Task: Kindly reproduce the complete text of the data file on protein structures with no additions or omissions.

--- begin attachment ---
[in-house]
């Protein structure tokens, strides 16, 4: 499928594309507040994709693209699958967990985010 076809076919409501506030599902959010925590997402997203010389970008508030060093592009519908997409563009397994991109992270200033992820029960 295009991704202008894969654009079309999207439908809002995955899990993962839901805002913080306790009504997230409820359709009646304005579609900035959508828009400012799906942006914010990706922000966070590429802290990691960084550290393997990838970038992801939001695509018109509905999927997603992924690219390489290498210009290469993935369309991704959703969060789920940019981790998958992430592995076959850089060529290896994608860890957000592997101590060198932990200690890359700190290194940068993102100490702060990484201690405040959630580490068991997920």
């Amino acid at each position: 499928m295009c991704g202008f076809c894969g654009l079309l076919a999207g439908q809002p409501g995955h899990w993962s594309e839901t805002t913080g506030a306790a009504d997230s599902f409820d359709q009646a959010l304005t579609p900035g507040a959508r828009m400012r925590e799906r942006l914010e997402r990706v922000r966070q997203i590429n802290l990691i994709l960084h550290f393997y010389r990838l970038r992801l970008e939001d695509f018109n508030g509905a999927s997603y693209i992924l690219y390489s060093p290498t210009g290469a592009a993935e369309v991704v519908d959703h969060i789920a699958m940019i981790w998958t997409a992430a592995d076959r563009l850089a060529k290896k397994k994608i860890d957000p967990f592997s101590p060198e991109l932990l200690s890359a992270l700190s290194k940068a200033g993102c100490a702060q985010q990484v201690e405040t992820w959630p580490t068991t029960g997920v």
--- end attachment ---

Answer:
[in-house]
């Protein structure tokens, strides 16, 4: 499928594309507040994709693209699958967990985010 076809076919409501506030599902959010925590997402997203010389970008508030060093592009519908997409563009397994991109992270200033992820029960 295009991704202008894969654009079309999207439908809002995955899990993962839901805002913080306790009504997230409820359709009646304005579609900035959508828009400012799906942006914010990706922000966070590429802290990691960084550290393997990838970038992801939001695509018109509905999927997603992924690219390489290498210009290469993935369309991704959703969060789920940019981790998958992430592995076959850089060529290896994608860890957000592997101590060198932990200690890359700190290194940068993102100490702060990484201690405040959630580490068991997920």
């Amino acid at each position: 499928m295009c991704g202008f076809c894969g654009l079309l076919a999207g439908q809002p409501g995955h899990w993962s594309e839901t805002t913080g506030a306790a009504d997230s599902f409820d359709q009646a959010l304005t579609p900035g507040a959508r828009m400012r925590e799906r942006l914010e997402r990706v922000r966070q997203i590429n802290l990691i994709l960084h550290f393997y010389r990838l970038r992801l970008e939001d695509f018109n508030g509905a999927s997603y693209i992924l690219y390489s060093p290498t210009g290469a592009a993935e369309v991704v519908d959703h969060i789920a699958m940019i981790w998958t997409a992430a592995d076959r563009l850089a060529k290896k397994k994608i860890d957000p967990f592997s101590p060198e991109l932990l200690s890359a992270l700190s290194k940068a200033g993102c100490a702060q985010q990484v201690e405040t992820w959630p580490t068991t029960g997920v």